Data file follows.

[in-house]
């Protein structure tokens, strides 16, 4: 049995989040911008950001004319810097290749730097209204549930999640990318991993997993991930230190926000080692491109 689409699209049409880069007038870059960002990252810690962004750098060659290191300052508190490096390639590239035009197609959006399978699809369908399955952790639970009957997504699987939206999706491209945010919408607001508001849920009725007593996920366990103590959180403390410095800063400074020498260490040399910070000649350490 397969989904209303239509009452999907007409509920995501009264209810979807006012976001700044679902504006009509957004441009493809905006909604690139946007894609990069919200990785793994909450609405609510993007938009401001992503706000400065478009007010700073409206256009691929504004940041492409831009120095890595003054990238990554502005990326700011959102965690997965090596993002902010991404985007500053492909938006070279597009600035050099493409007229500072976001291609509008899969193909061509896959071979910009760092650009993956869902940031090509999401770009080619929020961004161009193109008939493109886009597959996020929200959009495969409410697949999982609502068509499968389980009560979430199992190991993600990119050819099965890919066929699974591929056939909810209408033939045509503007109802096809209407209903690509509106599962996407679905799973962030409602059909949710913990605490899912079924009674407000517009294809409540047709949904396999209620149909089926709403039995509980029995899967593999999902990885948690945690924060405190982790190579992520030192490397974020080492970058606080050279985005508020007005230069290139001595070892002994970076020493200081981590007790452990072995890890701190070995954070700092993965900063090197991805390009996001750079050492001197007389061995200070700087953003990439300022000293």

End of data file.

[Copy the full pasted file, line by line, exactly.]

[in-house]
């Protein structure tokens, strides 16, 4: 049995989040911008950001004319810097290749730097209204549930999640990318991993997993991930230190926000080692491109 689409699209049409880069007038870059960002990252810690962004750098060659290191300052508190490096390639590239035009197609959006399978699809369908399955952790639970009957997504699987939206999706491209945010919408607001508001849920009725007593996920366990103590959180403390410095800063400074020498260490040399910070000649350490 397969989904209303239509009452999907007409509920995501009264209810979807006012976001700044679902504006009509957004441009493809905006909604690139946007894609990069919200990785793994909450609405609510993007938009401001992503706000400065478009007010700073409206256009691929504004940041492409831009120095890595003054990238990554502005990326700011959102965690997965090596993002902010991404985007500053492909938006070279597009600035050099493409007229500072976001291609509008899969193909061509896959071979910009760092650009993956869902940031090509999401770009080619929020961004161009193109008939493109886009597959996020929200959009495969409410697949999982609502068509499968389980009560979430199992190991993600990119050819099965890919066929699974591929056939909810209408033939045509503007109802096809209407209903690509509106599962996407679905799973962030409602059909949710913990605490899912079924009674407000517009294809409540047709949904396999209620149909089926709403039995509980029995899967593999999902990885948690945690924060405190982790190579992520030192490397974020080492970058606080050279985005508020007005230069290139001595070892002994970076020493200081981590007790452990072995890890701190070995954070700092993965900063090197991805390009996001750079050492001197007389061995200070700087953003990439300022000293």